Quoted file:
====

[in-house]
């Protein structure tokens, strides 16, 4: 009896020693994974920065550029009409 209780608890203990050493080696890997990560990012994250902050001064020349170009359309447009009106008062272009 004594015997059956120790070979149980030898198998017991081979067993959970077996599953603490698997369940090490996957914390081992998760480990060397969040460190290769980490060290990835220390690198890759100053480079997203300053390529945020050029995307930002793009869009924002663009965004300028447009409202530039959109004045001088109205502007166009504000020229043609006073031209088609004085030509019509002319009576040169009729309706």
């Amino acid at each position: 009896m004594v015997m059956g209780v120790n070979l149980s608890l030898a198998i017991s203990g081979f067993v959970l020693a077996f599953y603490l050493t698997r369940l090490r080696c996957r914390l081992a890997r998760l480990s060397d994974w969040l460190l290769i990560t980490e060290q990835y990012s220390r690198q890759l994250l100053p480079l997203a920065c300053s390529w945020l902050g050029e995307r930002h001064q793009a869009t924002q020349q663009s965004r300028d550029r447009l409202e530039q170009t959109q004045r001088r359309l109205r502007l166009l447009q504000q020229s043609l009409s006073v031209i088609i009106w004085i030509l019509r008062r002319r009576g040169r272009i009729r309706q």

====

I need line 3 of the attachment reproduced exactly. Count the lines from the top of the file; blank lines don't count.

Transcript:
């Amino acid at each position: 009896m004594v015997m059956g209780v120790n070979l149980s608890l030898a198998i017991s203990g081979f067993v959970l020693a077996f599953y603490l050493t698997r369940l090490r080696c996957r914390l081992a890997r998760l480990s060397d994974w969040l460190l290769i990560t980490e060290q990835y990012s220390r690198q890759l994250l100053p480079l997203a920065c300053s390529w945020l902050g050029e995307r930002h001064q793009a869009t924002q020349q663009s965004r300028d550029r447009l409202e530039q170009t959109q004045r001088r359309l109205r502007l166009l447009q504000q020229s043609l009409s006073v031209i088609i009106w004085i030509l019509r008062r002319r009576g040169r272009i009729r309706q």